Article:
However, if your opponent, as I recommend, makes big bets - bets of about the size of the pot - when he bets, you shouldn't call with your flush draw. If it costs you $0.10 for a 20% chance of winning a $0.20 pot, I want you to fold your hand. This is called "pot odds", and it's the system I want you to use when you have a flush draw. If you spend some time here at liquid poker in the hands section you'll notice that almost no one is that strict with their flush draws.. almost everyone will readily call without the proper pot odds. But it takes experience to recognise when you'll get paid off if you make your draw, and when you'll just win what's in the pot already... and experience is exactly what you lack. So don't follow the example of the other, more experienced players here.


I personally think you can be a lot less strict with straight draws if the bettor has a lot of money left. Since straight draws aren't nearly as obvious as flush draws, that raiser might not be scared of you when you make your straight. You might win another big bet from him if you do make your straight. This is called "implied odds", and it's what I want you to be considering when you have an open ended straight draw. Don't take this concept too far however.. calling too often with draws might be one of the most costly errors beginners make. So when you've got a straight draw, you actually want your opponent to have a really strong hand, so that he'll call your future bets if you make your straight on the next card.


Another little tip about draws is that I don't advise you to call with a flush draw when there's a pair on the board (because somebody might have a full house already) and I definetly don't want you to call with a straight draw when there's three cards of the same suit on the board. Somebody might have the flush already.. and even if they don't, one of them surely has a big card of the same suit in the hole, giving him a flush draw and killing some of your outs.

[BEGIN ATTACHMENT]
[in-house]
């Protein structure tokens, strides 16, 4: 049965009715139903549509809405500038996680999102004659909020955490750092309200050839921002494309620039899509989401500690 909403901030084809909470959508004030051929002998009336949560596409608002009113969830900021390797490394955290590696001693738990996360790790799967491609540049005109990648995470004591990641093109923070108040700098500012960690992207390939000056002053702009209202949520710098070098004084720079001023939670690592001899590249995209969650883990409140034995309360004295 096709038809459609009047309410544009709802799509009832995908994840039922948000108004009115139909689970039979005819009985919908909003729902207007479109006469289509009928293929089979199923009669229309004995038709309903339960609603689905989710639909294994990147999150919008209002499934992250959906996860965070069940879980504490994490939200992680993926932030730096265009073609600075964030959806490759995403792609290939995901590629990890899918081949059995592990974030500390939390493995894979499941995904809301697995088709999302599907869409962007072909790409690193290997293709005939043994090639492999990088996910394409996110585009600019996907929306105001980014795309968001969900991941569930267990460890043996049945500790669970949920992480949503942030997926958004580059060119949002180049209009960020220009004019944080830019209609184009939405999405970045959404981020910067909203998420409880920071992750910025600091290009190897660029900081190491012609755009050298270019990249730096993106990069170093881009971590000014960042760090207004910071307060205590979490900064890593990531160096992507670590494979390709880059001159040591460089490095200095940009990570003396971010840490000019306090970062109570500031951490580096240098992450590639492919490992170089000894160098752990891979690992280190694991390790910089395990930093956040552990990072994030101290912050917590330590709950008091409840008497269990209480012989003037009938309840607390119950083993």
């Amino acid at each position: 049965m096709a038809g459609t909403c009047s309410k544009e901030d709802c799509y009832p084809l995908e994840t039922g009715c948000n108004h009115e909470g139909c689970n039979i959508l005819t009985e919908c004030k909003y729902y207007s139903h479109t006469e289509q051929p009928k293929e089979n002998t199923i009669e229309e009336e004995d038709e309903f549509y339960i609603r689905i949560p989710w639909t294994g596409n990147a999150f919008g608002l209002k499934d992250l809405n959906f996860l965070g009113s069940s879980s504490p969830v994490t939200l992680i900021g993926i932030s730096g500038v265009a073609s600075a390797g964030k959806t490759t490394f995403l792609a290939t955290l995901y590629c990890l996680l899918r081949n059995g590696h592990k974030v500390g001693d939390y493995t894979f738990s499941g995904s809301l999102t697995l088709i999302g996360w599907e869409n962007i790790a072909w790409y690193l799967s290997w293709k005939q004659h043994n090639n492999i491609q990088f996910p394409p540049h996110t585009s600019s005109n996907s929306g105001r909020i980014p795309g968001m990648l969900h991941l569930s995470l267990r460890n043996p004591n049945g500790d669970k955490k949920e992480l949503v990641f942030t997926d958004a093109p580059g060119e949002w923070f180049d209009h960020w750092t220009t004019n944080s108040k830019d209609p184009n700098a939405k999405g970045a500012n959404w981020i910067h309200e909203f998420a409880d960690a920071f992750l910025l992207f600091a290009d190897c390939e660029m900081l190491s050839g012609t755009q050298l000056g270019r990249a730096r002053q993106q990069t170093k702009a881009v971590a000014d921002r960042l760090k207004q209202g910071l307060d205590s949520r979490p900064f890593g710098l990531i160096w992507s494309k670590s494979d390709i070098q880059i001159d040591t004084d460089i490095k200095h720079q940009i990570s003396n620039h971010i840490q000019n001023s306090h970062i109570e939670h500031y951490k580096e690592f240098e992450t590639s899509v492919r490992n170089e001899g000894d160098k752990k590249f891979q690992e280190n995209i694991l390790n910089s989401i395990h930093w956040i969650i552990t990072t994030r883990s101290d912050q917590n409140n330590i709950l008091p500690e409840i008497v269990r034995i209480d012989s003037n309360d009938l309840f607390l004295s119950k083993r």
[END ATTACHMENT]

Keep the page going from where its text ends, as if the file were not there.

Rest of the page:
When there's just three cards of the same suit on the board and you have the flush, you can go ahead and assume that you have the best hand and get as much of your money in as possible. When there's four cards of the same suit on the board and you have a flush, you really need to have the nut flush - with the biggest card in that suit - to accept big bets.


But enough talk about draws.. if you play the hands before the flop I recommend, you might make a big hand sometimes. You might call with 9h9s in the pocket and hit another nine on the flop. In fact, if the board would be 9c8h2h, you'd have the absolute best hand possible! You might call with the suited 5h4h when there's a lot of action and flop a traight right away! Whenever you make a big hand and feel very confident that you have the best hand. I want you to come out and bet right away. Don't check trying to fool your opponents into thinking you have nothing.. not even if you saw the movie "rounders" where everyone plays like that all the time. The simple fact is, they're not going to call unless they have something or they think you're bluffing. And you can't win a big pot by making small bets.. you've just got to come out heavy. In this situation, and in any other situation where you decide to bet. I want you to bet the entire size of the pot. So if there was a raise before the flop, you called with 9h9s and got the nut set, and the pot was $0.27. I want you to come out right away and bet $0.27. The original guy who raised it might have a big pair.. He might play back and raise you. And when he does, I want you to go ahead and make an unreasonable re-raise because that novice player is going to call anyway, and you'll have him almost drawing dead. If you follow my advice, you'll notice that quite a few of your big hands won't get paid off and you'll feel like I've given you bad advice. Deep down inside you have a slow-play reflex and you will feel like making smaller bets or checking when you have a big hand, just like every other micro stakes player. So i'll say it again, because this is the most important advice in this entire article. If you only learn one thing from this text, let it be this: bet, raise and reraise your strong hands strongly, don't slow-play.